Both com­plaints asked for tem­po­rary re­strain­ing or­ders, and Nat­u­ralis Health also asked the court to have the com­mis­sion toss out its ini­tial cul­ti­va­tion ap­pli­ca­tion eval­u­a­tions and re-score them.

Nat­u­ralis Health, which in­cludes Jack­son T. Stephens III, the 34-year-old son of mil­lion­aire busi­ness­man Steve Stephens, was the 38th-ranked com­pany among the com­mis­sion’s eval­u­a­tions; Delta Cannabi­noid, which in­cludes re­tired state Court of Ap­peals Judge Olly Neal, ranked ninth.

“De­fen­dants have caused a com­plete dis­trust in the newly im­ple­mented med­i­cal mar­i­juana in­dus­try, ap­proved by Arkansas vot­ers, to serve the medic­i­nal needs of qual­i­fy­ing Arkansans,” Nat­u­ralis Health’s 19-page law­suit states. “Arkansas is the first state in the south to le­gal­ize medic­i­nal mar­i­juana. The State has an obli­ga­tion not only to plain­tiff, but to its cit­i­zens, to get this right. The State has a lim­ited win­dow of time to cor­rect the prob­lems out­lined in this Com­plaint. This Court must act now.”

Scott Hardin, a spokesman for the Arkansas De­part­ment of Fi­nance and Ad­min­is­tra­tion, which pro­vides ad­min­is­tra­tive sup­port to the com­mis­sion, said Tues­day that the agency was aware of the suits, but that it was pre­ma­ture to com­ment on the cases.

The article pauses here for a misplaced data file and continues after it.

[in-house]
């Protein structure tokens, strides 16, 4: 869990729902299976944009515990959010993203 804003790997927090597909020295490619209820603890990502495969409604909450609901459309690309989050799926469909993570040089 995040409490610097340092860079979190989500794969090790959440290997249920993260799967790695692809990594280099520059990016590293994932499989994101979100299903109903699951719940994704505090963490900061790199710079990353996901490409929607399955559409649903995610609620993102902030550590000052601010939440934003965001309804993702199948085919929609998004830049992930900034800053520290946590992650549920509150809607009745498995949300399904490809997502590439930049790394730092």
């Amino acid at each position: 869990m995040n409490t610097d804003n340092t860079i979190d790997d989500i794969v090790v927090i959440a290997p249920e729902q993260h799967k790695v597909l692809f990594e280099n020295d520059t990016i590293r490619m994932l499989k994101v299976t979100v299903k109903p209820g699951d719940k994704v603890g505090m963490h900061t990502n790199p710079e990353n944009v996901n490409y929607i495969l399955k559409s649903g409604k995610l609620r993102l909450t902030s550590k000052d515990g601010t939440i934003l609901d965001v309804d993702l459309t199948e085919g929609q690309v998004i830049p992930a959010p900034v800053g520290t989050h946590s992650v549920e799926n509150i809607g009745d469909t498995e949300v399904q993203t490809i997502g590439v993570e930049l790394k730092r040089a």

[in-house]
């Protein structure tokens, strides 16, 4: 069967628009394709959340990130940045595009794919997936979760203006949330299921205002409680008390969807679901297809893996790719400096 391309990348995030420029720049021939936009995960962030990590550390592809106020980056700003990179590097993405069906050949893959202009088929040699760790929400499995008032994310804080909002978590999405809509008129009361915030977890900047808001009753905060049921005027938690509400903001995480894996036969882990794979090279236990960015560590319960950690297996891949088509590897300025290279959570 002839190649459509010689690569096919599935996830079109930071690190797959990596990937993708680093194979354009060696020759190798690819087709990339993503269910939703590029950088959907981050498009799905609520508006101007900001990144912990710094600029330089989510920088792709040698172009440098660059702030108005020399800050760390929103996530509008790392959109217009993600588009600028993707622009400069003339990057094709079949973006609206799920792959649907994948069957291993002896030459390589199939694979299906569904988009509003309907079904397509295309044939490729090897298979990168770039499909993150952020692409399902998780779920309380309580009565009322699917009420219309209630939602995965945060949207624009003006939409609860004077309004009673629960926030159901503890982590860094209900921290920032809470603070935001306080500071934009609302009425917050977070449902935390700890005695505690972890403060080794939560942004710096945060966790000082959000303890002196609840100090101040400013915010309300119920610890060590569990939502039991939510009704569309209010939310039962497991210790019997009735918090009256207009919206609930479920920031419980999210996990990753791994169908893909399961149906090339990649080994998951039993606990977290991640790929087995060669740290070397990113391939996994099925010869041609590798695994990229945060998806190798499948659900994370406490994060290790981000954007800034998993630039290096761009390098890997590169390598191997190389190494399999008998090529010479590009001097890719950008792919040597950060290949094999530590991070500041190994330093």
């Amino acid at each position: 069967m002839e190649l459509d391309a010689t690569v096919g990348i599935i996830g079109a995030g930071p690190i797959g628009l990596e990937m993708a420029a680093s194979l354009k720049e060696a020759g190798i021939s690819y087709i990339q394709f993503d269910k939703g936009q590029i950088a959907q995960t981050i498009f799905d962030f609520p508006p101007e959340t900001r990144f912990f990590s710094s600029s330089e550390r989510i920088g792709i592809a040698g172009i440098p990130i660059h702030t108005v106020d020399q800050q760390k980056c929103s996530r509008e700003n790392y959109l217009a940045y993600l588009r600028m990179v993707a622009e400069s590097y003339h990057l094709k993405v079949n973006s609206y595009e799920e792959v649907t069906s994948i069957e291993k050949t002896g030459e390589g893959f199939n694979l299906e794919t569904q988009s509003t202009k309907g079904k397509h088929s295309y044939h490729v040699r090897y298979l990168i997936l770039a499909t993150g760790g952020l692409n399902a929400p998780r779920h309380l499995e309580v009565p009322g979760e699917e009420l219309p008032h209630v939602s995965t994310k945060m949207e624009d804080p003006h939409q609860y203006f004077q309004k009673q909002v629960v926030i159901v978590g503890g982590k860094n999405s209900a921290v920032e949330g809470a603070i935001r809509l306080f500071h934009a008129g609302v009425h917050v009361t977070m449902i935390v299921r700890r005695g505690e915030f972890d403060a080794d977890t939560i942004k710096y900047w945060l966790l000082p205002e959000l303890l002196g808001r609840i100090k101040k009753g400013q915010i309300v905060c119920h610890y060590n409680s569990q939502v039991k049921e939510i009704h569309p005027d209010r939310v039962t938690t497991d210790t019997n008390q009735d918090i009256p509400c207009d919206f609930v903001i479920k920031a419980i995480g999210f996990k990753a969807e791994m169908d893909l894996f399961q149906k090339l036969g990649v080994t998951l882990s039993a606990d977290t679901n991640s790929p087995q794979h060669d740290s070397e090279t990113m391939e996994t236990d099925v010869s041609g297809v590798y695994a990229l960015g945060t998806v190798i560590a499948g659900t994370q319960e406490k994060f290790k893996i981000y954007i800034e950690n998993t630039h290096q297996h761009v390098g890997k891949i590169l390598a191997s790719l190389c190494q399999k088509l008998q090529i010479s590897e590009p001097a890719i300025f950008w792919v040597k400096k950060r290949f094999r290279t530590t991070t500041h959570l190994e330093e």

Arkansas At­tor­ney Gen­eral Leslie Rut­ledge’s of­fice will rep­re­sent the com­mis­sion, Fi­nance De­part­ment and state Al­co­holic Bev­er­age Con­trol Di­vi­sion in the lit­i­ga­tion. Rut­ledge’s spokesman said the of­fice is re­view­ing the com­plaints.

For­mer At­tor­ney Gen­eral Dustin McDaniel, who is an in­vestor, lob­by­ist and at­tor­ney for one of the win­ning ap­pli­cants, Nat­u­ral State Well­ness En­ter­prises, said Tues­day that both law­suits were “with­out le­gal merit.”

The Med­i­cal Mar­i­juana Com­mis­sion on Feb. 27 an­nounced the five com­pa­nies that re­ceived the high­est ag­gre­gate scores among the five ap­pointed com­mis­sion­ers. Over the past two weeks, those com­pa­nies have each paid the $100,000 li­cens­ing fee and posted $500,000 per­for­mance bonds in an­tic­i­pa­tion of re­ceiv­ing their med­i­cal mar­i­juana grow­ing li­censes to­day.